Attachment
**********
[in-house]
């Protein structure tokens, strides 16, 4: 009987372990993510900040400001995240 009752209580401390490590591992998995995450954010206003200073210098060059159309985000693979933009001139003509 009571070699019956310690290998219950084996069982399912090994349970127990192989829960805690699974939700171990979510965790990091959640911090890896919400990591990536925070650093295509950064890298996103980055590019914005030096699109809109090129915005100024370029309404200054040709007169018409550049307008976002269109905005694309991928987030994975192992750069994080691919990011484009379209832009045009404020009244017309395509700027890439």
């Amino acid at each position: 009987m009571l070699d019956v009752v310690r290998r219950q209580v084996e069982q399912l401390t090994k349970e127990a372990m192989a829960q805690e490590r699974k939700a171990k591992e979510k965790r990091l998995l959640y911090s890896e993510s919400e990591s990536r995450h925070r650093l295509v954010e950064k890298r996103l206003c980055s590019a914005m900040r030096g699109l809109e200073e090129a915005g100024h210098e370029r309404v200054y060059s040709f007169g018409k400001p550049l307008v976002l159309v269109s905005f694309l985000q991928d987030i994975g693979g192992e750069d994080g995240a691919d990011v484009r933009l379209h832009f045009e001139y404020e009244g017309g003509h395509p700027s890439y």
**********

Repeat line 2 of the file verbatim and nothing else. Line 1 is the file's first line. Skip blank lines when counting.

């Protein structure tokens, strides 16, 4: 009987372990993510900040400001995240 009752209580401390490590591992998995995450954010206003200073210098060059159309985000693979933009001139003509 009571070699019956310690290998219950084996069982399912090994349970127990192989829960805690699974939700171990979510965790990091959640911090890896919400990591990536925070650093295509950064890298996103980055590019914005030096699109809109090129915005100024370029309404200054040709007169018409550049307008976002269109905005694309991928987030994975192992750069994080691919990011484009379209832009045009404020009244017309395509700027890439």